An adult show, entitled “Goddess,” was open for those willing to pay a minimal fee.
On the third day of the five-day cruise we arrived in Ha Long Bay in northeastern Vietnam, home to about 2,000 limestone islands and islets, similar to those in El Nido, Palawan.
It was a rainy day during the winter season when we docked.
Despite the ongoing hotel and casino developments left and right Quang Ninh Province, there was a certain stillness and calm in the place. Waiting for your Vietnamese coffee to transfer from the stainless steel drip filter into your cup was almost meditative. The coffee was glorious.
The six hours we had in Ha Long Bay were spent on a bay cruise and a visit to the four-story Vincom Halong shopping mall (which sold mostly local brands) and a local products shop.
We then stepped on the shores of Sanya in China the following day. Visa was waived for cruise/shore excursion passengers. Disembarking passengers were given seven hours to explore the “Best of Sanya,” the southernmost city on Hainan Island.
Previously occupied only by fishermen and navy soldiers, the city, since it has been developed in the ‘90s as a tourist destination, is now home to rich Chinese nationals, who, according to our tour guide, own villas that serve as their summer home when they want to escape the cold weather in the northern part of the country. Those who don’t own villas stay in the many international hotel chains scattered in the city.
Our group went to Nanshan Cultural Tourism Zone, China’s biggest Buddhism-themed tourism zone featuring the Nanshan Temple and a 108-meter Nanshan South Sea Kwan-yin Bodhisattva Statue; Summer Mall, one of the biggest shopping centers in Sanya; and a local products shop.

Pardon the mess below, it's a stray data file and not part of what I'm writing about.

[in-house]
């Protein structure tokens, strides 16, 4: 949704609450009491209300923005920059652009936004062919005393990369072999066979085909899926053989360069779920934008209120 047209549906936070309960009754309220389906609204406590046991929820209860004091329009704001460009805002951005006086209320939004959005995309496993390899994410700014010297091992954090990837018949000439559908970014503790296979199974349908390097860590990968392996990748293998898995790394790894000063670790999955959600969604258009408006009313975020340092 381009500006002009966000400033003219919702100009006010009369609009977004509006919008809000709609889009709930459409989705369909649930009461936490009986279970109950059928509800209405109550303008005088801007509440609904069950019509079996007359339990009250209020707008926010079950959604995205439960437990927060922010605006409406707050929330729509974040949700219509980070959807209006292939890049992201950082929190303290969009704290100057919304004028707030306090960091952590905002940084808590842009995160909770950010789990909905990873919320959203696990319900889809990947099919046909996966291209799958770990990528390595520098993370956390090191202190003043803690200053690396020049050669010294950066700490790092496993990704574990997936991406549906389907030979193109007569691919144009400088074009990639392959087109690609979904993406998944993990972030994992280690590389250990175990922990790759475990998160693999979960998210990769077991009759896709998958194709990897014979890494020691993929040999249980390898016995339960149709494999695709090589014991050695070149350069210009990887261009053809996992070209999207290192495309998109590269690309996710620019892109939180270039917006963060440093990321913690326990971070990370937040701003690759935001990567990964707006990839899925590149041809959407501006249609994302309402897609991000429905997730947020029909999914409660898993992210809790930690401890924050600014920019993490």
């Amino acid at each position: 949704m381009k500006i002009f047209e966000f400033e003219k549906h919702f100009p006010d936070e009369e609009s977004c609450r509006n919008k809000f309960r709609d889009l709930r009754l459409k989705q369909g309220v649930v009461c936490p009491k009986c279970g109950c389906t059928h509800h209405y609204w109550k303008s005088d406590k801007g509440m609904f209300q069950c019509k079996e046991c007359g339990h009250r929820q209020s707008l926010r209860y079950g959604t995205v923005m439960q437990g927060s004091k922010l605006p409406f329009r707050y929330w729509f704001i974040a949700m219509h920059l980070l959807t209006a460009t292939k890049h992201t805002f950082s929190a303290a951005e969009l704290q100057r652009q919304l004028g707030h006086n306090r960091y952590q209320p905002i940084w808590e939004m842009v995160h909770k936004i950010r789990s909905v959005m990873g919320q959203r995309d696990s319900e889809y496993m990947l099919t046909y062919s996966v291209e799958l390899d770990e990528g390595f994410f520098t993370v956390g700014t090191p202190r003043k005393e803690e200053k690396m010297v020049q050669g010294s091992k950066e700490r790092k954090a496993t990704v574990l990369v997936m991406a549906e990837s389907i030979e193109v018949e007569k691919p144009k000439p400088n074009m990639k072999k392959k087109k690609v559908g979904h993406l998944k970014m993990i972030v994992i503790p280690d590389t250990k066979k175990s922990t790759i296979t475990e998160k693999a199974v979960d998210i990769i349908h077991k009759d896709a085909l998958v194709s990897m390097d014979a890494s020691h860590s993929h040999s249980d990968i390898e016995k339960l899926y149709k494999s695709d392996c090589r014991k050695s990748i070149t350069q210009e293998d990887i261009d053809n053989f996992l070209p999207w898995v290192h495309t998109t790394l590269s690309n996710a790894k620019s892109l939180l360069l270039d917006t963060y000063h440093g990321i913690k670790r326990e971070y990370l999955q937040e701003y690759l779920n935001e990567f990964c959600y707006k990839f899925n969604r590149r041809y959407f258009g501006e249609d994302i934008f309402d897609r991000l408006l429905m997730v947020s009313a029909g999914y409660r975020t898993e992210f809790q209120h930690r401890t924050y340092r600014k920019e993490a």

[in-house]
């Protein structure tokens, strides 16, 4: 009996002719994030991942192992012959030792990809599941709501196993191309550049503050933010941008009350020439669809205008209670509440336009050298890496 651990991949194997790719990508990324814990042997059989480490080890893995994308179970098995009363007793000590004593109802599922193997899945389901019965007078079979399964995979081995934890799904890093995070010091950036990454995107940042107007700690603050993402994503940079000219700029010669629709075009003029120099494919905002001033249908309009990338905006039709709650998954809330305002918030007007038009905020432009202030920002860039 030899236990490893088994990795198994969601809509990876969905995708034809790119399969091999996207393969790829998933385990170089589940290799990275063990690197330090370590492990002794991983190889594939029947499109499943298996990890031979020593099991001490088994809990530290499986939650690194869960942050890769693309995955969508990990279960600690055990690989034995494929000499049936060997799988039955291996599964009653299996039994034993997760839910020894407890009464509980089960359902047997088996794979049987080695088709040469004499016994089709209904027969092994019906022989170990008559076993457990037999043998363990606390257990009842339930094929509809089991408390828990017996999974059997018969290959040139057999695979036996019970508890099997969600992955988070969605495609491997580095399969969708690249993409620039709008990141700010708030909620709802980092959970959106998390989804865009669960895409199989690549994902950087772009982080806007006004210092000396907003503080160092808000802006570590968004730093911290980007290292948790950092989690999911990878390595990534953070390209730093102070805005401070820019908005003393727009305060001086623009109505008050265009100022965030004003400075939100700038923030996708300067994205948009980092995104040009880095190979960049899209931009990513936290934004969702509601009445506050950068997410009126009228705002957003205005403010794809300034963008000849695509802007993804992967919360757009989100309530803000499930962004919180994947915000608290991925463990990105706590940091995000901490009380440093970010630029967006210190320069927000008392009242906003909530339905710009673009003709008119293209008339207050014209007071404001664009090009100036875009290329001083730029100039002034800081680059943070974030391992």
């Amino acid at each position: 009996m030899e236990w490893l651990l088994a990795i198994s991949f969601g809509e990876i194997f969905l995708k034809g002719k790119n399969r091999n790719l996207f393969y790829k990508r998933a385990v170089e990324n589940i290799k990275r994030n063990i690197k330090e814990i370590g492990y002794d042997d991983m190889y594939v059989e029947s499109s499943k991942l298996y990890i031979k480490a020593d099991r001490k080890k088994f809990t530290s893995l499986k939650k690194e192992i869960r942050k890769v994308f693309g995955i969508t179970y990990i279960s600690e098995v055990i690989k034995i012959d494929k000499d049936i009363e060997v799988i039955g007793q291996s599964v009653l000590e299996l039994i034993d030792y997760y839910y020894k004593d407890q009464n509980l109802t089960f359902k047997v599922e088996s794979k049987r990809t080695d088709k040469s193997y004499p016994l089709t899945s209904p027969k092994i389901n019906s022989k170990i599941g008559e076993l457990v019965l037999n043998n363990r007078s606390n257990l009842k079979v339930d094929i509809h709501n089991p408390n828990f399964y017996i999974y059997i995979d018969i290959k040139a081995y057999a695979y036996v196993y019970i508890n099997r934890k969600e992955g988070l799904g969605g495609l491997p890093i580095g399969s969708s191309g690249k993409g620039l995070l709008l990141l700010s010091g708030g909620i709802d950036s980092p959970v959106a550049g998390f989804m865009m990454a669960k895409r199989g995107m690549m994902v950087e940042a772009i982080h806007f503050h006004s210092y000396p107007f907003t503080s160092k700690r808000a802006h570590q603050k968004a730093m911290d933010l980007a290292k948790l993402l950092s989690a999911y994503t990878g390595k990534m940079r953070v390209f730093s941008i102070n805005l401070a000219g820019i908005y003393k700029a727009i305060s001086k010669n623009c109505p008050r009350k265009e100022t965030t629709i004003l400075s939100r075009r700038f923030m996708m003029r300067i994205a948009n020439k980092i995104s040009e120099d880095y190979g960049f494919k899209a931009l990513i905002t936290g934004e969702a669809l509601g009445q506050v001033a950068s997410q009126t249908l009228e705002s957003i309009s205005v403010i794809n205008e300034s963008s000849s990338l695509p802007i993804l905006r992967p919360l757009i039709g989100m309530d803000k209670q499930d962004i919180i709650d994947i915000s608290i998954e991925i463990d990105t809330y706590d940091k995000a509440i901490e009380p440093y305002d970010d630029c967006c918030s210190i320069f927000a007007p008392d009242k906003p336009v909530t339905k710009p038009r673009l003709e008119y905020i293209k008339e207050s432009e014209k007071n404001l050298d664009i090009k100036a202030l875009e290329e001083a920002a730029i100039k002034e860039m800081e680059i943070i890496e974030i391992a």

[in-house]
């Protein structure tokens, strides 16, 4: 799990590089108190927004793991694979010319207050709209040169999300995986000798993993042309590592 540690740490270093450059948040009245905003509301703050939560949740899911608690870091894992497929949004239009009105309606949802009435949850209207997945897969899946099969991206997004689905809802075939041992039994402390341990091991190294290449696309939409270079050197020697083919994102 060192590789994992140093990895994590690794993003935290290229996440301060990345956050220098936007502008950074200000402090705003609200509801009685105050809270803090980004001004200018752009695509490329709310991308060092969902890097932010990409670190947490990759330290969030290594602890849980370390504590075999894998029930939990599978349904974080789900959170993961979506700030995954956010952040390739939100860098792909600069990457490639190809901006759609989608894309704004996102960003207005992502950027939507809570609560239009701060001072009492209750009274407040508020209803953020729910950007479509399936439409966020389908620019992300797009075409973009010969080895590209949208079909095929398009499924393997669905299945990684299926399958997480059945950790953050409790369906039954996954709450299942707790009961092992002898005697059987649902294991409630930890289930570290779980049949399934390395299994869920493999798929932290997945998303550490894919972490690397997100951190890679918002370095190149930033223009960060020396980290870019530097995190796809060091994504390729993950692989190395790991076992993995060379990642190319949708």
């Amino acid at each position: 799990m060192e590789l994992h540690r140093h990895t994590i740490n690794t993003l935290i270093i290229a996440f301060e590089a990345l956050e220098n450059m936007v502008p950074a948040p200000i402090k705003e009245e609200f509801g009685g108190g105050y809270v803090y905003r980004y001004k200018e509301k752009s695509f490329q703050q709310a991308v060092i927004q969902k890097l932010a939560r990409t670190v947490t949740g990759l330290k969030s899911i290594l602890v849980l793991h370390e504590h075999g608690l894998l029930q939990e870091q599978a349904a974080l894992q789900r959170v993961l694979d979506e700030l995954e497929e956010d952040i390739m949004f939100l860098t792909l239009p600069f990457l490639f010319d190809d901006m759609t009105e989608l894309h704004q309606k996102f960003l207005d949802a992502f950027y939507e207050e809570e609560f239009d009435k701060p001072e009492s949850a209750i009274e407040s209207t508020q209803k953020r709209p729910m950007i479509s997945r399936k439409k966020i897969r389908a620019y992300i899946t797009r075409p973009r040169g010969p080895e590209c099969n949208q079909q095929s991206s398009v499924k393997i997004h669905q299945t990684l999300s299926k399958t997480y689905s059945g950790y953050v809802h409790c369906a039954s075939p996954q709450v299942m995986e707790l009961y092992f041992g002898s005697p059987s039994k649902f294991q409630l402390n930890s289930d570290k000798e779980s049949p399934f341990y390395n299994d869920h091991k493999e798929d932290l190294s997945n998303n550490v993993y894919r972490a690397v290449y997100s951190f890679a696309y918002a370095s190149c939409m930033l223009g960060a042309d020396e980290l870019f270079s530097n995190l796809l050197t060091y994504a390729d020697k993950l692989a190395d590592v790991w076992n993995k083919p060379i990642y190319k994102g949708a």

We also spent an hour at Dadonghai Beach, where we tried some of the island’s skewered delicacies.
After its Grand Finale Cruise on Jan. 3, SuperStar Virgo is now undergoing a $30-million makeover as it joins Dream Cruises’ fleet as Explorer Dream. The luxury cruise will sail out from Sydney, Australia and Auckland, New Zealand—the first time Dream Cruises will be sailing outside of Asia, according to Genting Hong Kong executive chairman Tan Sri Lim Kok Thay.
Explorer Dream will feature Dream Cruises’ signature The Palace, a luxurious “ship within ship” enclave that has 140 suites and private VIP facilities including its own swimming pool, spa, gym, and dining outlets.
Photos by Bernadette Lunas
COMMENT DISCLAIMER: Reader comments posted on this Web site are not in any way endorsed by Manila Standard. Comments are views by manilastandard.net readers who exercise their right to free expression and they do not necessarily represent or reflect the position or viewpoint of manilastandard.net. While reserving this publication’s right to delete comments that are deemed offensive, indecent or inconsistent with Manila Standard editorial standards, Manila Standard may not be held liable for any false information posted by readers in this comments section.